In addition to the temple building itself, there was also a Ganesh temple, a Buddha garden, the fanciest bathroom I have ever seen and an art museum containing magical Buddhist-themed paintings by the complex’s creator. I absolutely loved the White Temple! But don’t come up from Chiang Mai for the day. Seriously, just stay in Chiang Rai and see the rest of the town too!

From the White Temple, I caught a tuk tuk directly to the Blue Temple- also by the same artist, I think. Unlike the other two colored temples, the Blue Temple is actually a normal Buddhist temple. I really enjoyed it!

Blue Temple

I headed to a touristy Western restaurant on the Kok River set in a beautiful colonial-type building. My mango smoothie with whipped cream was 8x price of the noodles I had at the train station. While outrageous for Thailand, these prices were normal for this quality of restaurant in the West. The price difference is shocking- an I am sure shocking to any Thai person who accidentally wanders in, but I suppose this is the price for a taste of home. There are certainly many Western and Thai businesspeople who are making a fortune off the tourists’ price insensitivity.

The Kok River in Chiang Rai city.

Back in town I visited the temple marking the spot where the Emerald Buddha, the most famous statue in all of Thailand, was found. The legend is that in 1434, workers were polishing a stone statue when a bolt of lighting struck it to reveal the Emerald Buddha inside. For 600 years the statue moved between kingdoms. It has been in Bangkok since 1784 and is considered an important item in maintaining peace in Thailand.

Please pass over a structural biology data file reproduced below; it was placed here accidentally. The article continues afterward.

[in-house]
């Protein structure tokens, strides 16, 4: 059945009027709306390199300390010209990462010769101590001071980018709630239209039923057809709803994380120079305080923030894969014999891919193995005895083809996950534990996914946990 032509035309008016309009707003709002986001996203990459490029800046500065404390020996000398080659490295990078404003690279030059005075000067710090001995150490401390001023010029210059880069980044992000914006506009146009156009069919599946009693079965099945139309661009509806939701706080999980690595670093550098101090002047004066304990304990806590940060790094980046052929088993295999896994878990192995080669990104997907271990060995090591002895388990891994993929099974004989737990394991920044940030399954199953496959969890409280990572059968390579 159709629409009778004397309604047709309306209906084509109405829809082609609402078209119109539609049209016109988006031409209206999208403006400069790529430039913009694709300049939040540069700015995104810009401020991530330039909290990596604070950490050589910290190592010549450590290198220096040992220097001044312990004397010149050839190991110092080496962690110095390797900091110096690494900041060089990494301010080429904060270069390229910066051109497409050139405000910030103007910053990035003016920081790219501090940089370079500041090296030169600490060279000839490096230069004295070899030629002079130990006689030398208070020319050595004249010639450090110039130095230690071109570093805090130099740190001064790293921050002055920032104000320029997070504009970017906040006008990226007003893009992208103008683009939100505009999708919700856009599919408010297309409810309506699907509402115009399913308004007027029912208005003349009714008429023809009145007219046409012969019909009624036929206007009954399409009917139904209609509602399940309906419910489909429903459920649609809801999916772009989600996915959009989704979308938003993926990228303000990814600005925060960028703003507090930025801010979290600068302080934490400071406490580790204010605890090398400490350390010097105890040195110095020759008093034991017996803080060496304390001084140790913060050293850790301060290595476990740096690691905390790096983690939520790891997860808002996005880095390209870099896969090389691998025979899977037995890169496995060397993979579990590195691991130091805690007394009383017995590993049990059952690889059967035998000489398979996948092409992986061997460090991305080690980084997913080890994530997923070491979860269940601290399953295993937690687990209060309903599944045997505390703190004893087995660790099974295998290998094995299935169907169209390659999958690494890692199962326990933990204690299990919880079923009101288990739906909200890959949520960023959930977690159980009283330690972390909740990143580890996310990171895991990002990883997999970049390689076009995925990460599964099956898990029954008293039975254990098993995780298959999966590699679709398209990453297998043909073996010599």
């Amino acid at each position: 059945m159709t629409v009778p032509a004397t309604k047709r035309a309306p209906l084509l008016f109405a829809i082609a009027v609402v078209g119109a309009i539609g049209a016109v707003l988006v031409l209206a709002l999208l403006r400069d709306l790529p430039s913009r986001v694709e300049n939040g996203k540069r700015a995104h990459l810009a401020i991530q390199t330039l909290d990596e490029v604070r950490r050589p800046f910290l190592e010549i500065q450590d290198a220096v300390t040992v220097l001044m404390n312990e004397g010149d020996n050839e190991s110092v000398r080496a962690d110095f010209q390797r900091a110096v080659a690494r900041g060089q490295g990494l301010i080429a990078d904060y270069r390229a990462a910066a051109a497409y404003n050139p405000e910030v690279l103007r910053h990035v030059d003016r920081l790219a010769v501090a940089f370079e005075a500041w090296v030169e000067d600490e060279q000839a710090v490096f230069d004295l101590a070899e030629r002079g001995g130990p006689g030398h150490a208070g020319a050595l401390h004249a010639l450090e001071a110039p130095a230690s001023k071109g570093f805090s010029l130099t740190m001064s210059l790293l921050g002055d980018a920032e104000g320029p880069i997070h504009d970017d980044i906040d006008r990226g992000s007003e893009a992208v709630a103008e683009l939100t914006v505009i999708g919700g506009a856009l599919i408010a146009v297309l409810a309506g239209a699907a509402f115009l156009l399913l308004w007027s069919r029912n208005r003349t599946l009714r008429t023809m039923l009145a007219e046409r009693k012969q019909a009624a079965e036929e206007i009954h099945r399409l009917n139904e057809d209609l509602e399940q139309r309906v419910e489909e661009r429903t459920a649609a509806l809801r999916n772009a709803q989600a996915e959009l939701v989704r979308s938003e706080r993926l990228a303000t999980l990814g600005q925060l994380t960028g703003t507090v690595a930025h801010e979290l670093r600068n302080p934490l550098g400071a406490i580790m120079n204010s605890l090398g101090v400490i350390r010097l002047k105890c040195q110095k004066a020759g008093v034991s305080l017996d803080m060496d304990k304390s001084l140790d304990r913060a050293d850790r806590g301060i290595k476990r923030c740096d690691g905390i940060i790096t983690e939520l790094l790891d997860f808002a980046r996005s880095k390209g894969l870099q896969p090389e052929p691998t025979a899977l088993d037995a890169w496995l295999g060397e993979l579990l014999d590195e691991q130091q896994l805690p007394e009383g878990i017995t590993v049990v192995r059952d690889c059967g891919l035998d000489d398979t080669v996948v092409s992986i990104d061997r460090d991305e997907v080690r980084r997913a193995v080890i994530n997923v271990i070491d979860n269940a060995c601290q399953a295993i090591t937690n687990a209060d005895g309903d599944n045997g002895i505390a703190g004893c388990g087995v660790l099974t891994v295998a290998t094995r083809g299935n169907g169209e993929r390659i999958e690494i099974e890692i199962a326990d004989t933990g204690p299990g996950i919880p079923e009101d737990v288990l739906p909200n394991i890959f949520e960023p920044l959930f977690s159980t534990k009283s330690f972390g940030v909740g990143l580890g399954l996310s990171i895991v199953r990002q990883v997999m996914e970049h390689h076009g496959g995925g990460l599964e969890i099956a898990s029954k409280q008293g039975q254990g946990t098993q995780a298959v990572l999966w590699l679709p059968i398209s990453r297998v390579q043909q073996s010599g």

Replica of the Emerald Buddha

After another spicy local dinner, I headed to night market. It appeared to be for both Thais and tourists. Chiang Rai definitely did not have enough tourists here to sustain the night market.

December 14, 2019: Trekking to the Hill Tribes

I slept nearly 10 hours and happened to wake up at 8:45 just in time for the 9am trek! I usually set my alarm but didn’t this time because I didn’t expect to sleep in this much!

Anyways, I walked over and got into the van. My two guides and I picked up 3 other tourists: a teacher from Saskatchewan on sabbatical, a MBA student from Dartmouth and his girlfriend-also a teacher on sabbatical who moved to New Hampshire for the year.

We drove an hour west into the hills and got dropped off on the side of the road. There we started hiking up through the thick jungle. The trail involved some boulder scrambling and was pretty tough going.

Trekking in the jungle!

After an hour, we reached a clearing and a fire pit.